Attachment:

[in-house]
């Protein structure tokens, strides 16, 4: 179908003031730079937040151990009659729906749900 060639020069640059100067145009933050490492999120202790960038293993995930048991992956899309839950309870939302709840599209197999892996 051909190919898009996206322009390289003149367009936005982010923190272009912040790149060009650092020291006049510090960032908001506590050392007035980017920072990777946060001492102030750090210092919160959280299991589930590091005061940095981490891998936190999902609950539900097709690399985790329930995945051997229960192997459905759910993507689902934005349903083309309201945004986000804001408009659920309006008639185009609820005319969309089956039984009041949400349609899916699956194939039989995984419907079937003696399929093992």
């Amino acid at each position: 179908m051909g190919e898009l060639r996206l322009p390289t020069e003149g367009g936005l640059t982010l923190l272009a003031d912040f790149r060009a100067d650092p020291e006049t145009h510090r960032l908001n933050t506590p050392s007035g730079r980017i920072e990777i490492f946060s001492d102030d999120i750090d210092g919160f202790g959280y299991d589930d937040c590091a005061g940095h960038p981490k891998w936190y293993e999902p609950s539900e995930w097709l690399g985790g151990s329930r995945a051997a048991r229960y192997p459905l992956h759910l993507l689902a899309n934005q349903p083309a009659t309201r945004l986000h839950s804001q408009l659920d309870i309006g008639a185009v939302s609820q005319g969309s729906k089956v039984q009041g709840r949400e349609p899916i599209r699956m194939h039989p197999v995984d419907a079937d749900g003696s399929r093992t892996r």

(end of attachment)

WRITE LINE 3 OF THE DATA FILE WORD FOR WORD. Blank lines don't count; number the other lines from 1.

């Amino acid at each position: 179908m051909g190919e898009l060639r996206l322009p390289t020069e003149g367009g936005l640059t982010l923190l272009a003031d912040f790149r060009a100067d650092p020291e006049t145009h510090r960032l908001n933050t506590p050392s007035g730079r980017i920072e990777i490492f946060s001492d102030d999120i750090d210092g919160f202790g959280y299991d589930d937040c590091a005061g940095h960038p981490k891998w936190y293993e999902p609950s539900e995930w097709l690399g985790g151990s329930r995945a051997a048991r229960y192997p459905l992956h759910l993507l689902a899309n934005q349903p083309a009659t309201r945004l986000h839950s804001q408009l659920d309870i309006g008639a185009v939302s609820q005319g969309s729906k089956v039984q009041g709840r949400e349609p899916i599209r699956m194939h039989p197999v995984d419907a079937d749900g003696s399929r093992t892996r």